Mary Elizabeth Williams was just 44, a staff writer at Salon and a mother of two who was freshly reunited with her husband (from whom she had separated two years earlier), when she noticed a bump about the size of a pencil eraser on her scalp. It didn’t hurt. It didn’t itch. “I’m sorry to tell you this,” her dermatologist said, “but you have malignant melanoma,” a cancer that kills some 10,000 people annually.
Back then, in 2010, her tumor was only Stage 2. But a year after it was removed—along with a chunk of her scalp—the disease came back. This time it was Stage 4; there is no Stage 5. Her long-term prognosis? She could have as little as six months to live.
Then she got lucky: She qualified for a clinical trial at New York’s Memorial Sloan Kettering Cancer Center, testing drugs that were supposed to harness a patient’s immune system against the disease. As the first line of her new memoir reveals, “Spoiler: I lived.”
Written with candor, humor (“Don’t think of it as losing your hair—think of it as a full-body Brazilian!”), and just the right amount of rage, Williams’s book, A Series of Catastrophes and Miracles, is about the ravages of metastatic disease and the innovations of science, but it’s equally about resilience. Most of all, perhaps, it is about women’s friendship: Williams’s college roommate, Debbie, died of ovarian cancer right when Williams learned that she herself was cured.
On the day Williams spoke with me, she had just lost another friend to cancer, a 24-year-old law school graduate who had begun a treatment program similar to the one that had saved Williams. “It sucks,” she told me. “It fucking sucks.”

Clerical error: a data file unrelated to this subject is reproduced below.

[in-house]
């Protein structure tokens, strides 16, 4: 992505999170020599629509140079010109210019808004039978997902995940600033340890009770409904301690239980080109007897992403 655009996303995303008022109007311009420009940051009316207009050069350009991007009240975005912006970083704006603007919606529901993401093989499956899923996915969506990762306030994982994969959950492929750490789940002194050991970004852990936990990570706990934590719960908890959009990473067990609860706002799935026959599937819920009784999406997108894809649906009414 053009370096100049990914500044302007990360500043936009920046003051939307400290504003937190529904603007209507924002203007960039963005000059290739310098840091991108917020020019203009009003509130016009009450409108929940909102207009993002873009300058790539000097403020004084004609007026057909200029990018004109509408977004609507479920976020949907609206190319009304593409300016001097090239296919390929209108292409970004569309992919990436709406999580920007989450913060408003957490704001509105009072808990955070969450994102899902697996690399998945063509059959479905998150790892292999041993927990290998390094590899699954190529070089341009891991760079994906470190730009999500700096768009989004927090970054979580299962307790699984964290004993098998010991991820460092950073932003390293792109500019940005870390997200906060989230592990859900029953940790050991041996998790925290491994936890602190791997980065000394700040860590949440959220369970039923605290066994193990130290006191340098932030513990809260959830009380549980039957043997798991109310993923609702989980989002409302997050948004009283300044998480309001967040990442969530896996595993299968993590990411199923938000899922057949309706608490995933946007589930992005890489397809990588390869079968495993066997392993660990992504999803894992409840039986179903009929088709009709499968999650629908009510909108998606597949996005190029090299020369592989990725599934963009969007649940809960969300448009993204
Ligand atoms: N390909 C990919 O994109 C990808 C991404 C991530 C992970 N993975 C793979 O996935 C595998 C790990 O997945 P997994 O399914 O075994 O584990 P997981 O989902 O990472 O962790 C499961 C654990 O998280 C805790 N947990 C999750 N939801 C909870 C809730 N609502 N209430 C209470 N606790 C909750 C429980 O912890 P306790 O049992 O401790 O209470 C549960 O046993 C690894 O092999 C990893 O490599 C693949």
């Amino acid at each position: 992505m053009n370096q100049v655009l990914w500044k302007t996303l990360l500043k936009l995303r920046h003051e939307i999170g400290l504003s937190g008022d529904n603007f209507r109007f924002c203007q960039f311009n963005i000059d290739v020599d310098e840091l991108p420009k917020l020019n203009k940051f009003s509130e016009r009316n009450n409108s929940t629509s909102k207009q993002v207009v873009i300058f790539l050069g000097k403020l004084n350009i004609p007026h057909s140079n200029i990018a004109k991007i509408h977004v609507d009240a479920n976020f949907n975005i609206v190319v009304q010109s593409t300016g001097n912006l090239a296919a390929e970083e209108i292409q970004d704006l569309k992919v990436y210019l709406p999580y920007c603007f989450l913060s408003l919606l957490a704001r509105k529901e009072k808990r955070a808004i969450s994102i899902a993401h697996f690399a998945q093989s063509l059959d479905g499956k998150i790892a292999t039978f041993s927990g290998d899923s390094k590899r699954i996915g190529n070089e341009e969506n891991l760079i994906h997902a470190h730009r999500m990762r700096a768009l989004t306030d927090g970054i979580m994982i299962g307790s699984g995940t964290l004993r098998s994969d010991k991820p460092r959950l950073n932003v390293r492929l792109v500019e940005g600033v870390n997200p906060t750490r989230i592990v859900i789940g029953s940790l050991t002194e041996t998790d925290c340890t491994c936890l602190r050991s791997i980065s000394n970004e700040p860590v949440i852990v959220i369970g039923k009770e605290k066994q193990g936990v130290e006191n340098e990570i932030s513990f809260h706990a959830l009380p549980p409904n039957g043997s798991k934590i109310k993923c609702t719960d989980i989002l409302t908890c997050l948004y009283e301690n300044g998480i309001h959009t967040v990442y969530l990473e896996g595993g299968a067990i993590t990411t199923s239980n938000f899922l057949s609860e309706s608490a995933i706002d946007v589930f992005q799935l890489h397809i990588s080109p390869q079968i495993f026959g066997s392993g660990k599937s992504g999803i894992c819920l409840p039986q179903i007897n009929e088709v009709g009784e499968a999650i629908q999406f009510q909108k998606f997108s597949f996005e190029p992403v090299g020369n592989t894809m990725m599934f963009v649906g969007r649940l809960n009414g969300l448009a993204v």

Having been through treatment for breast cancer twice—and lost my mother to pancreatic cancer earlier this year—I understood that sentiment all too well. Here, Williams talks about living with late-stage disease, her experience with the sometimes hollow, feel-good culture of cancer activism, and how, despite all the bleakness, she found beauty.
Orenstein: Many cancer memoirs are written by people with early-stage disease who, no surprise, survive. How is your book different?
Williams: Even within the cancer community, a lot of advocacy groups don’t want to talk about people with Stage 4 disease. They want that inspirational story of “I kicked cancer’s butt!” If it’s a darker scenario, or just a more complicated one, you are ignored. That frustrated me as a person and as a reader. I wasn’t seeing stories about people who were living [with the disease] like I was.
Orenstein: What was it like to find out that you had Stage 4 cancer?
Williams: It was surreal. You leave your body for a time. When I hear about people who are Stage 4 for years … How do you basically live on death row never knowing whether you’re going to get a reprieve from the governor or if you’re going to get sent to the chair? And you can’t just stop doing your regular life. You have to take care of your kids. You have to do your job. You have to do your laundry.
Orenstein: You can’t sit around and wait to die.
Williams: Right. My kids and I got lice right after my second diagnosis. Maybe that’s why laundry is uppermost in my mind. I did so much laundry. And you want to do that everyday stuff, until you become really incapacitated. I certainly saw that with my friend Debbie. You want to hang out with your friends. You want to read a book. You want to do whatever you can.
Orenstein: Do you feel survivor guilt over your friend’s death?
Williams: Years ago I went to a reading by an author who had served in Vietnam. I hate the whole battle metaphor, that cancer is like war, but he said something great. He said, “You go to basic training with these guys. You go in the trenches with them. You see every horror imaginable together. Then one day one of them gets a bullet through him and you don’t. And you’re happy. And then you live with that for the rest of your life.” That’s what it is: It’s the guilt of being happy. I get to live my life. I get to listen to music and eat cake—and Debbie doesn’t. Of course I feel guilt. And that’s okay. It’s not my fault that I got sick or that I got better either, but I want to always respect that I have a privilege that so many, including people I loved, do not.